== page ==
Facebook is a big obstacle to averting climate catastrophe, scientists say

Facebook escalates war on truth with fake Pelosi video.

Facebook CEO Mark Zuckerberg testifies before the House Energy and Commerce Committee on Capitol Hill April 11, 2018 in Washington, DC. CREDIT: Chip Somodevilla/Getty Images.
Facebook CEO Mark Zuckerberg testifies before the House Energy and Commerce Committee on Capitol Hill April 11, 2018 in Washington, DC. CREDIT: Chip Somodevilla/Getty Images.

“When it comes to efforts to avert catastrophic climate change, Facebook is no ally. They are an enemy.”

Those are the sobering words of leading climatologist Michael Mann in the wake of Facebook’s astonishing admission that it isn’t concerned with whether or not the information people post on the social media site is actually true.

The latest instance of Facebook doubling down on its failure to avert the spread of misinformation came after an altered video of House Speaker Nancy Pelosi (D-CA) went viral on the social media platform last week. Facebook was widely criticized for refusing to take down the video — even after admitting that it had been doctored to make her look like she was slurring her words or drunk.

What was particularly shocking is that in defending this move, Facebook told the Washington Post, “We don’t have a policy that stipulates that the information you post on Facebook must be true.”


Equally stunning is what Monika Bickert, the company’s head of global policy management, told CNN’s Anderson Cooper on Friday. “We think it’s important for people to make their own informed choice about what to believe,” Bickert said. “Our job is to make sure that we are getting them accurate information. And that’s why we work with over 50 fact-checking organizations around the world.”

But this is just double-talk, since, as the Post reported, two of the major fact-checking organizations Facebook uses, Lead Stories and PolitiFact, have determined the video was “false.”

Facebook said that it would “heavily reduce” how often the fake video is seen in people’s newsfeeds. Also, those who click on the video now see a box labeled “Additional Reporting on This” with links to those two fact-checking sites.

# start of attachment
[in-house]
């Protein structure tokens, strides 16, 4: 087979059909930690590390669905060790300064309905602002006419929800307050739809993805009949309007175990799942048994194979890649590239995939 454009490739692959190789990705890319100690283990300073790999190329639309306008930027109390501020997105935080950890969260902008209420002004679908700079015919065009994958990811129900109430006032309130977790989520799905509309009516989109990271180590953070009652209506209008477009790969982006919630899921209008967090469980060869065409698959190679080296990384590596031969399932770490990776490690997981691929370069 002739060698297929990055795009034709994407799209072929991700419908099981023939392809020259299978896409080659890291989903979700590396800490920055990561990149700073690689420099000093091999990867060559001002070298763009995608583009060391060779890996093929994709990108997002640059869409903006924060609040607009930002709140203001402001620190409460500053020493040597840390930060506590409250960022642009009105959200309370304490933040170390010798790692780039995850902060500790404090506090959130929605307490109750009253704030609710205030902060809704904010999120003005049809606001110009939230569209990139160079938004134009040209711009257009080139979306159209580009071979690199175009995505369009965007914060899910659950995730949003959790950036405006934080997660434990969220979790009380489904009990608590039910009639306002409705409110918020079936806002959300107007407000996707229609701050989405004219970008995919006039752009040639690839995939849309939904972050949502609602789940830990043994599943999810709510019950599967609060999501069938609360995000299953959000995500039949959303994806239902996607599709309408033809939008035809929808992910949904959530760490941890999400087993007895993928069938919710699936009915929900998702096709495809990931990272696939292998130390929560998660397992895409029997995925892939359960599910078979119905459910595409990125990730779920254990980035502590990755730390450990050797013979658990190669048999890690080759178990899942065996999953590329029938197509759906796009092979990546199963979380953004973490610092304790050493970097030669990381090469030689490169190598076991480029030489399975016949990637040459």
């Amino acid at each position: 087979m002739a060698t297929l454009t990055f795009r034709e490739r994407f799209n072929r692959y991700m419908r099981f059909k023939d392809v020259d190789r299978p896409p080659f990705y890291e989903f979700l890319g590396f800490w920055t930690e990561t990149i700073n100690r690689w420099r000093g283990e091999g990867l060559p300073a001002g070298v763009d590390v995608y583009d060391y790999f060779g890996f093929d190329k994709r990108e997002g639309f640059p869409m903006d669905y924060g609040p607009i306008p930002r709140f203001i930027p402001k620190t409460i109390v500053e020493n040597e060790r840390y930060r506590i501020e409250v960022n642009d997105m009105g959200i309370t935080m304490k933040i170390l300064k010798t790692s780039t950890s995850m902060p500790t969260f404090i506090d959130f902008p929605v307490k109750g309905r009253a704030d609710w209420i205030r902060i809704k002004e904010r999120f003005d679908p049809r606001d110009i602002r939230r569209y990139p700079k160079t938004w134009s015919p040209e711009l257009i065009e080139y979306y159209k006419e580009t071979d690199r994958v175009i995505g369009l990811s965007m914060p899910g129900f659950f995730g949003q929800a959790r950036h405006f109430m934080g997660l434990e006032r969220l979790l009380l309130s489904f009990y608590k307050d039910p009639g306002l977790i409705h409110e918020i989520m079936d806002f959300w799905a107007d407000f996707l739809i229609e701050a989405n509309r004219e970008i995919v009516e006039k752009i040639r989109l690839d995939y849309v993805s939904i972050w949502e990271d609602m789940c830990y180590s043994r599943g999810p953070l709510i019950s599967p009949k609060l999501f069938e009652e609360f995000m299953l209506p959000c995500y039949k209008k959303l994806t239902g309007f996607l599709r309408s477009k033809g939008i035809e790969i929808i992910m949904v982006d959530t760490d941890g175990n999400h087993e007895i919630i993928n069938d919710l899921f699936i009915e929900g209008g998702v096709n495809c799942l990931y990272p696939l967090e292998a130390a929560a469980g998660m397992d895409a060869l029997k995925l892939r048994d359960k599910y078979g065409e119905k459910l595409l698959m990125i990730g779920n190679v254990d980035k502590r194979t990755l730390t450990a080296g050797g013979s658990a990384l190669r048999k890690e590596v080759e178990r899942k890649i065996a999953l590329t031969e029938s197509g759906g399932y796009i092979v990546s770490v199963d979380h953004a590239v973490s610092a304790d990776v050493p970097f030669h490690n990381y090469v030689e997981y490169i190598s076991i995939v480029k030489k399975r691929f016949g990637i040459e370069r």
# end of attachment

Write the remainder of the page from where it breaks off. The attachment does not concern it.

But this means the doctored video can still be spread by anyone who had previously seen it. “Any user could still like, comment, view and share the video as often as they liked,” the Post noted.

This new fiasco comes just weeks after Facebook hired an arm of the conservative, anti-science media site The Daily Caller, funded in part by Charles and David Koch, to serve as the company’s newest “fact checkers.” (The Kochs, who made their fortune largely on fossil fuels and petrochemicals, have long funneled money to groups who spread misinformation on climate change.)


So, ThinkProgress asked some experts what Facebook’s latest actions mean for the national conversation on climate change.

“Facebook is complicit in spreading outright falsehoods and misinforming the public about matters of public concern,” environmental sociologist Robert Brulle wrote in an email. The company’s “refusal to take down this blatant distortion of Speaker Pelosi shows that they are an irresponsible actor, and contributing to the decline of public discourse.”

Brulle explained that Facebook’s actions are particularly disastrous since there are so many issues critical to public well-being that require an accurately informed public, such as vaccinations and climate change.

Mann, who is director of Penn State’s Earth System Science Center, was equally blunt. “This shows that Facebook is in fact complicit with bad actors seeking to spread disinformation throughout the internet,” he said. “We must view them now as another tool in the toolbox used by fossil fuel interests and plutocrats to confuse the public and policymakers.”

Because Facebook refuses to be a responsible actor, Brulle concluded, “Senator Elizabeth Warren is right — it is time to break up Facebook.”